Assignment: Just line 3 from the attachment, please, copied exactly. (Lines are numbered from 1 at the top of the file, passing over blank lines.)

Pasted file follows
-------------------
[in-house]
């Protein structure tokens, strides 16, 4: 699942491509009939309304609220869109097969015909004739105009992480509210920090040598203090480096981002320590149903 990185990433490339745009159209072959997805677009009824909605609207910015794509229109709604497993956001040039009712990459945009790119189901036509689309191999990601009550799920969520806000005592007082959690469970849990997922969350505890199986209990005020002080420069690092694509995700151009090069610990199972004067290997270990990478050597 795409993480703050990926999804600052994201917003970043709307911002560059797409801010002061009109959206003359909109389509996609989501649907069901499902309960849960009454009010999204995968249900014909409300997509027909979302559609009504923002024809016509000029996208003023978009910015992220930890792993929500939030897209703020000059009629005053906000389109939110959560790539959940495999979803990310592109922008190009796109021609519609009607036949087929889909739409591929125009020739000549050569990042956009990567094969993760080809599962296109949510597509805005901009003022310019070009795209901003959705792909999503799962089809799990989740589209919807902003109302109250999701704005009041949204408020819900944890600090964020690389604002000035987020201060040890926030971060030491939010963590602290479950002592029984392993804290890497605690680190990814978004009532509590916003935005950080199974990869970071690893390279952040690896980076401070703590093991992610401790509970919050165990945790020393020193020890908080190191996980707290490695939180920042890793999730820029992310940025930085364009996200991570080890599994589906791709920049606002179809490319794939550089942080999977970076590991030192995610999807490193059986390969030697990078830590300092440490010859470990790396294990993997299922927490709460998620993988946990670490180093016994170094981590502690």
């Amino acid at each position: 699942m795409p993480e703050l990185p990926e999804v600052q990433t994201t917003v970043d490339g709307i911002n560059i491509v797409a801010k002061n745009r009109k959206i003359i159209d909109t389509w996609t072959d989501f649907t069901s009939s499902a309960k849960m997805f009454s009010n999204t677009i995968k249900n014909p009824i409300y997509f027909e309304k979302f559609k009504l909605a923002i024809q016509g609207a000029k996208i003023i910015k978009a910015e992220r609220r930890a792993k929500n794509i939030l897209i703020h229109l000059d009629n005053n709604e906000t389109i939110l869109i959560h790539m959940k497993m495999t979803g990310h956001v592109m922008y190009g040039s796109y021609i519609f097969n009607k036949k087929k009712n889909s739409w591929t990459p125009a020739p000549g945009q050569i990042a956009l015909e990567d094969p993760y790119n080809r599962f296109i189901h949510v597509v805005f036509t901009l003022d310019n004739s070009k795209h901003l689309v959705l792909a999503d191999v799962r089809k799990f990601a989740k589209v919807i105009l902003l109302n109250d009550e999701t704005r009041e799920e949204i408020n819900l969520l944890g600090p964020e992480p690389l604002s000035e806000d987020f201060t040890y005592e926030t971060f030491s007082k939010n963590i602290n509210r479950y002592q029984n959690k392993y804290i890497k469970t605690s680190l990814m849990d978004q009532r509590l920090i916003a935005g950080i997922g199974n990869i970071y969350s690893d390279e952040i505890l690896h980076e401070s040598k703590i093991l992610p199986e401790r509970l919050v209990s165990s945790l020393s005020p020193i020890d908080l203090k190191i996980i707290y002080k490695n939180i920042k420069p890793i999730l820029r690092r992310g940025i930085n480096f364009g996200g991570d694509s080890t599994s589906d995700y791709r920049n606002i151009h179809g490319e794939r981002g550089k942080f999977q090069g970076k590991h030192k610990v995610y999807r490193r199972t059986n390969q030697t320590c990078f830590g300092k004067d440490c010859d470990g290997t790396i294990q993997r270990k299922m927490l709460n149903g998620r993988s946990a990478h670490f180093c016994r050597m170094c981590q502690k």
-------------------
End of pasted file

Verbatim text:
């Amino acid at each position: 699942m795409p993480e703050l990185p990926e999804v600052q990433t994201t917003v970043d490339g709307i911002n560059i491509v797409a801010k002061n745009r009109k959206i003359i159209d909109t389509w996609t072959d989501f649907t069901s009939s499902a309960k849960m997805f009454s009010n999204t677009i995968k249900n014909p009824i409300y997509f027909e309304k979302f559609k009504l909605a923002i024809q016509g609207a000029k996208i003023i910015k978009a910015e992220r609220r930890a792993k929500n794509i939030l897209i703020h229109l000059d009629n005053n709604e906000t389109i939110l869109i959560h790539m959940k497993m495999t979803g990310h956001v592109m922008y190009g040039s796109y021609i519609f097969n009607k036949k087929k009712n889909s739409w591929t990459p125009a020739p000549g945009q050569i990042a956009l015909e990567d094969p993760y790119n080809r599962f296109i189901h949510v597509v805005f036509t901009l003022d310019n004739s070009k795209h901003l689309v959705l792909a999503d191999v799962r089809k799990f990601a989740k589209v919807i105009l902003l109302n109250d009550e999701t704005r009041e799920e949204i408020n819900l969520l944890g600090p964020e992480p690389l604002s000035e806000d987020f201060t040890y005592e926030t971060f030491s007082k939010n963590i602290n509210r479950y002592q029984n959690k392993y804290i890497k469970t605690s680190l990814m849990d978004q009532r509590l920090i916003a935005g950080i997922g199974n990869i970071y969350s690893d390279e952040i505890l690896h980076e401070s040598k703590i093991l992610p199986e401790r509970l919050v209990s165990s945790l020393s005020p020193i020890d908080l203090k190191i996980i707290y002080k490695n939180i920042k420069p890793i999730l820029r690092r992310g940025i930085n480096f364009g996200g991570d694509s080890t599994s589906d995700y791709r920049n606002i151009h179809g490319e794939r981002g550089k942080f999977q090069g970076k590991h030192k610990v995610y999807r490193r199972t059986n390969q030697t320590c990078f830590g300092k004067d440490c010859d470990g290997t790396i294990q993997r270990k299922m927490l709460n149903g998620r993988s946990a990478h670490f180093c016994r050597m170094c981590q502690k």